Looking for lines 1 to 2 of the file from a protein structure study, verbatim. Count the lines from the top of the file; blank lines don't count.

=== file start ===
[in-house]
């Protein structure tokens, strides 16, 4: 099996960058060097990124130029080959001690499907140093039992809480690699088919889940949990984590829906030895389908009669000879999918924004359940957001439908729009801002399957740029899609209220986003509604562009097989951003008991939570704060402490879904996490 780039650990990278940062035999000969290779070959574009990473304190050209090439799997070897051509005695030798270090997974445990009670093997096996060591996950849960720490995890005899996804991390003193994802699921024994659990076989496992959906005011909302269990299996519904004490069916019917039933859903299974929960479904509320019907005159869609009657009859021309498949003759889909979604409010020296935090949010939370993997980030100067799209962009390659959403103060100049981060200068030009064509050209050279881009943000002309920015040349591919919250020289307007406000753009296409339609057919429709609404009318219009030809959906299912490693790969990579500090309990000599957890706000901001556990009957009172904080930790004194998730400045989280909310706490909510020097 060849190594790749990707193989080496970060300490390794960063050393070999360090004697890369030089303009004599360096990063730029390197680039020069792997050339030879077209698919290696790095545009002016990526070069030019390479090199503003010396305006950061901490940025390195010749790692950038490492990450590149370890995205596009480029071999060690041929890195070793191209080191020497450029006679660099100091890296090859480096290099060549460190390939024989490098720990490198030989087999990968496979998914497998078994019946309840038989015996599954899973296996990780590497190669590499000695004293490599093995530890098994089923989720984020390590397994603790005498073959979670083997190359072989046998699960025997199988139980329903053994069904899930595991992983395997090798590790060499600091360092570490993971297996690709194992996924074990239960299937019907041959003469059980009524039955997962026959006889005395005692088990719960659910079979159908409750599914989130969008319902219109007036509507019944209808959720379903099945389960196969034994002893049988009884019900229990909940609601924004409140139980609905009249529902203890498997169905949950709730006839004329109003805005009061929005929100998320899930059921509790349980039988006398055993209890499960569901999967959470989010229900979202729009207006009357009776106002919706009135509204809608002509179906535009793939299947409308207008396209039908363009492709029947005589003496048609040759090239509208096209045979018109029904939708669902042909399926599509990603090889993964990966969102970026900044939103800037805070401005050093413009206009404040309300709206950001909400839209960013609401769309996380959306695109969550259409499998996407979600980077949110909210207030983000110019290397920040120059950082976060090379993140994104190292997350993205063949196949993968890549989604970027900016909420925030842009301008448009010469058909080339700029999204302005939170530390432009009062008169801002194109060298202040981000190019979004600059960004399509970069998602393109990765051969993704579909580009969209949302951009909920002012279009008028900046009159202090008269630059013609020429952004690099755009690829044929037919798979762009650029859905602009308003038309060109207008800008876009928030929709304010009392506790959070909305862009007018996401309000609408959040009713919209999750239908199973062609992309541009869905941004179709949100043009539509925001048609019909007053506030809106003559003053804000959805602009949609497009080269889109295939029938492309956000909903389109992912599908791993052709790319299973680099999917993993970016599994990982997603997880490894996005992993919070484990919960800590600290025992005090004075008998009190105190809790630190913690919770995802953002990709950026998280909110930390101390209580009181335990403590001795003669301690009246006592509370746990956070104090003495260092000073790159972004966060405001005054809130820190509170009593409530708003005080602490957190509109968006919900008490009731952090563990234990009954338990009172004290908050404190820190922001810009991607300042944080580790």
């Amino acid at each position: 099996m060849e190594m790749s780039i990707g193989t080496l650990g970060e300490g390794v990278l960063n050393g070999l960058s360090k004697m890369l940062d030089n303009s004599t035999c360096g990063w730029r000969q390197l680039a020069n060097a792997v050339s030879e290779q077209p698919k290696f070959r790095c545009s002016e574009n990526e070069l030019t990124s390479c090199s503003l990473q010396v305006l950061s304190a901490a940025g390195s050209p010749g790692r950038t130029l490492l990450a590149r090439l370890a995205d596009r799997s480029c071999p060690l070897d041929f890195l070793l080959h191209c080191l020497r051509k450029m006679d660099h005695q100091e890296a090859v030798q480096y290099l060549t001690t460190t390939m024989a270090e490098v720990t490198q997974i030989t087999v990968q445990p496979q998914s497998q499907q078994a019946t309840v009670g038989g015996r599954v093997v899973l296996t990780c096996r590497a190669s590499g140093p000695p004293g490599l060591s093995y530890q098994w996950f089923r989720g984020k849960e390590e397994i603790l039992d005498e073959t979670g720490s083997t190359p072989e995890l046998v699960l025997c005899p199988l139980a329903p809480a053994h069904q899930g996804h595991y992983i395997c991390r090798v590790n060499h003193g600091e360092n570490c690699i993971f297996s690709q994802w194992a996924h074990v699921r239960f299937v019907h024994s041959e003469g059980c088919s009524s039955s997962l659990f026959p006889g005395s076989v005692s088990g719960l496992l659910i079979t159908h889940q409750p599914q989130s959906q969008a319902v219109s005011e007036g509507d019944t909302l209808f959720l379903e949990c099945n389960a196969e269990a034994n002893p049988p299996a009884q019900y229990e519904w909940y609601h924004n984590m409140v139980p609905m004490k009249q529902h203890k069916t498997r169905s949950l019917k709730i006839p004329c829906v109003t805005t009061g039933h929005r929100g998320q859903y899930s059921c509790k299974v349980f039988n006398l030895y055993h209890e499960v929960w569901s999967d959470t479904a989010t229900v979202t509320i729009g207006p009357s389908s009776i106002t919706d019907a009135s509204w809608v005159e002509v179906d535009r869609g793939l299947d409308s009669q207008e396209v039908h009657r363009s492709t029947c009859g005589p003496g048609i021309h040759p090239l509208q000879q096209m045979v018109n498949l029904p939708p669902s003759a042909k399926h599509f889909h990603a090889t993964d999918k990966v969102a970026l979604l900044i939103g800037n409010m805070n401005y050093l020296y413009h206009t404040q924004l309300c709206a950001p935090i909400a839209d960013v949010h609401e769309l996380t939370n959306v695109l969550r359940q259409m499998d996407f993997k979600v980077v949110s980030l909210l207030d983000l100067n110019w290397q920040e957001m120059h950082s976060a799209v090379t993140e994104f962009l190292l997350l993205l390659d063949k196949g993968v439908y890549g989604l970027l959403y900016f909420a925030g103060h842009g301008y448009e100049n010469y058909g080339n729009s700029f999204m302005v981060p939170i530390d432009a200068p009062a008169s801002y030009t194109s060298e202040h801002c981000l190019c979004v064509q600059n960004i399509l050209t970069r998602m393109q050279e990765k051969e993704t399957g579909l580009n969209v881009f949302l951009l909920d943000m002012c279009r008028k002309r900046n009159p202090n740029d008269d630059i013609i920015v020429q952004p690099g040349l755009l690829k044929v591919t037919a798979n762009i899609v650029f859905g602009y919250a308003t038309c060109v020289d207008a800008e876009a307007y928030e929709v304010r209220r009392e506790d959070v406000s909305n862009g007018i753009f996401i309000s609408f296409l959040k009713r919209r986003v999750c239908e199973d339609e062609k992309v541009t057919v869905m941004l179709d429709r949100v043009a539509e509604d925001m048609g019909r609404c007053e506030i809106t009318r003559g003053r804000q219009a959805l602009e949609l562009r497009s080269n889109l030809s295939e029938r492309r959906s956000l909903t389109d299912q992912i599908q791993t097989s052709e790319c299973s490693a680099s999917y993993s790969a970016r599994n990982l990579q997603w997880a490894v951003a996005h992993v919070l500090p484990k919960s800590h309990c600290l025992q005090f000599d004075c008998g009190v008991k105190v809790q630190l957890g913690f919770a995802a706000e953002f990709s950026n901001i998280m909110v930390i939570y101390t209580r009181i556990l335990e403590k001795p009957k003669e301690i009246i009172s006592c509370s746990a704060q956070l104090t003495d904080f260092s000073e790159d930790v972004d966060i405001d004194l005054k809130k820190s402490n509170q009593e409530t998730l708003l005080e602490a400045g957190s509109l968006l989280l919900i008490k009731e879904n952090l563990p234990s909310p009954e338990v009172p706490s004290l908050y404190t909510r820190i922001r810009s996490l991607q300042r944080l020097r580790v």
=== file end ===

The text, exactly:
[in-house]
């Protein structure tokens, strides 16, 4: 099996960058060097990124130029080959001690499907140093039992809480690699088919889940949990984590829906030895389908009669000879999918924004359940957001439908729009801002399957740029899609209220986003509604562009097989951003008991939570704060402490879904996490 780039650990990278940062035999000969290779070959574009990473304190050209090439799997070897051509005695030798270090997974445990009670093997096996060591996950849960720490995890005899996804991390003193994802699921024994659990076989496992959906005011909302269990299996519904004490069916019917039933859903299974929960479904509320019907005159869609009657009859021309498949003759889909979604409010020296935090949010939370993997980030100067799209962009390659959403103060100049981060200068030009064509050209050279881009943000002309920015040349591919919250020289307007406000753009296409339609057919429709609404009318219009030809959906299912490693790969990579500090309990000599957890706000901001556990009957009172904080930790004194998730400045989280909310706490909510020097 060849190594790749990707193989080496970060300490390794960063050393070999360090004697890369030089303009004599360096990063730029390197680039020069792997050339030879077209698919290696790095545009002016990526070069030019390479090199503003010396305006950061901490940025390195010749790692950038490492990450590149370890995205596009480029071999060690041929890195070793191209080191020497450029006679660099100091890296090859480096290099060549460190390939024989490098720990490198030989087999990968496979998914497998078994019946309840038989015996599954899973296996990780590497190669590499000695004293490599093995530890098994089923989720984020390590397994603790005498073959979670083997190359072989046998699960025997199988139980329903053994069904899930595991992983395997090798590790060499600091360092570490993971297996690709194992996924074990239960299937019907041959003469059980009524039955997962026959006889005395005692088990719960659910079979159908409750599914989130969008319902219109007036509507019944209808959720379903099945389960196969034994002893049988009884019900229990909940609601924004409140139980609905009249529902203890498997169905949950709730006839004329109003805005009061929005929100998320899930059921509790349980039988006398055993209890499960569901999967959470989010229900979202729009207006009357009776106002919706009135509204809608002509179906535009793939299947409308207008396209039908363009492709029947005589003496048609040759090239509208096209045979018109029904939708669902042909399926599509990603090889993964990966969102970026900044939103800037805070401005050093413009206009404040309300709206950001909400839209960013609401769309996380959306695109969550259409499998996407979600980077949110909210207030983000110019290397920040120059950082976060090379993140994104190292997350993205063949196949993968890549989604970027900016909420925030842009301008448009010469058909080339700029999204302005939170530390432009009062008169801002194109060298202040981000190019979004600059960004399509970069998602393109990765051969993704579909580009969209949302951009909920002012279009008028900046009159202090008269630059013609020429952004690099755009690829044929037919798979762009650029859905602009308003038309060109207008800008876009928030929709304010009392506790959070909305862009007018996401309000609408959040009713919209999750239908199973062609992309541009869905941004179709949100043009539509925001048609019909007053506030809106003559003053804000959805602009949609497009080269889109295939029938492309956000909903389109992912599908791993052709790319299973680099999917993993970016599994990982997603997880490894996005992993919070484990919960800590600290025992005090004075008998009190105190809790630190913690919770995802953002990709950026998280909110930390101390209580009181335990403590001795003669301690009246006592509370746990956070104090003495260092000073790159972004966060405001005054809130820190509170009593409530708003005080602490957190509109968006919900008490009731952090563990234990009954338990009172004290908050404190820190922001810009991607300042944080580790």